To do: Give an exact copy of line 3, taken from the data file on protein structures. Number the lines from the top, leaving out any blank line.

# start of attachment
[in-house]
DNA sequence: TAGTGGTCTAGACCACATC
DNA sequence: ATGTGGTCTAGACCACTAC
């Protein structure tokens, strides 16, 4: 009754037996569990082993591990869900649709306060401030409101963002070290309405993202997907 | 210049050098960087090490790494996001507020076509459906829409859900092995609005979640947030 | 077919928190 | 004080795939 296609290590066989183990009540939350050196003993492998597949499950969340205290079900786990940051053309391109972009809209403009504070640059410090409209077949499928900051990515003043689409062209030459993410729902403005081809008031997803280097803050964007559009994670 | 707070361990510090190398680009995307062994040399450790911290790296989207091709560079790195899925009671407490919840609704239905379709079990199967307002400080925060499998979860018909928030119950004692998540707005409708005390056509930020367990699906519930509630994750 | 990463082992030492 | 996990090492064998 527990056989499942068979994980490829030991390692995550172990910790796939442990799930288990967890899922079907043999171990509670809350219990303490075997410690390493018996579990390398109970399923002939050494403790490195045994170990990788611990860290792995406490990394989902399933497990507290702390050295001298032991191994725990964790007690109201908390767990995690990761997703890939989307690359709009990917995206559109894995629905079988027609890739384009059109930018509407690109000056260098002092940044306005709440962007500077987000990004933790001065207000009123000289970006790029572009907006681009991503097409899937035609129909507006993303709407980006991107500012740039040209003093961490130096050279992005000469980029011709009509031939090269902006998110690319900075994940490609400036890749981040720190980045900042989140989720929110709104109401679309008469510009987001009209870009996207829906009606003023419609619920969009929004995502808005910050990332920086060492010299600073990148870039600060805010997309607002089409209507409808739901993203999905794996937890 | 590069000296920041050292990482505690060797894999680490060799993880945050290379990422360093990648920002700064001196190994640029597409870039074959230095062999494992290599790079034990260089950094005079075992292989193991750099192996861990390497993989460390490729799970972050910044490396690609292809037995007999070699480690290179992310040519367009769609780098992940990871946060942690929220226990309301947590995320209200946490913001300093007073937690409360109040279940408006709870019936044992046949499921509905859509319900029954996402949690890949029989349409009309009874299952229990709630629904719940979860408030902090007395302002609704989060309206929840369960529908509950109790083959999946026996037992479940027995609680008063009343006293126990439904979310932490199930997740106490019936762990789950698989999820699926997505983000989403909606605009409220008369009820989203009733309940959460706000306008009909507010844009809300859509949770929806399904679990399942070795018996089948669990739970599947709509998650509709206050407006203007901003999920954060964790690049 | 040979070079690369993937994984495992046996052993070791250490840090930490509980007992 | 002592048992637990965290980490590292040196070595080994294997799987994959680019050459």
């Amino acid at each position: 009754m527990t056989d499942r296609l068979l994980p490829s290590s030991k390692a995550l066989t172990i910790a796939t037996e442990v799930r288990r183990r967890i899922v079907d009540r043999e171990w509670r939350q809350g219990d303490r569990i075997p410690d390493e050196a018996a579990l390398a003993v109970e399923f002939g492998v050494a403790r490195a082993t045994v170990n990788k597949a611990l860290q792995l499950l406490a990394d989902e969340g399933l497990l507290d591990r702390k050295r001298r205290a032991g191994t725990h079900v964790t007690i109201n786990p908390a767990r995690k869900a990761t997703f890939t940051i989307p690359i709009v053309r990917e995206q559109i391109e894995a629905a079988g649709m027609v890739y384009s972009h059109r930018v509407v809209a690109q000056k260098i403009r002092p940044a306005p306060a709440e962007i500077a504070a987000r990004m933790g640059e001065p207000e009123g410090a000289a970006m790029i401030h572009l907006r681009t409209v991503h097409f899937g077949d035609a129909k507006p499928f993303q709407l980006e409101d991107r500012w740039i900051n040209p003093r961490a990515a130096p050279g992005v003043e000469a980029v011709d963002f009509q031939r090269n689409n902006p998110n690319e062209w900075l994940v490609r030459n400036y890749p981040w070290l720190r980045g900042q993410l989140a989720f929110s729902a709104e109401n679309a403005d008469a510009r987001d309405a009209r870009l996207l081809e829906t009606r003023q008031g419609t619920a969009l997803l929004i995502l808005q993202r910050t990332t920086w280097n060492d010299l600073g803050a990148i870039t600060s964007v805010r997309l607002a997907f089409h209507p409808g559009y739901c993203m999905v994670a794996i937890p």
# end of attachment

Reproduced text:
DNA sequence: ATGTGGTCTAGACCACTAC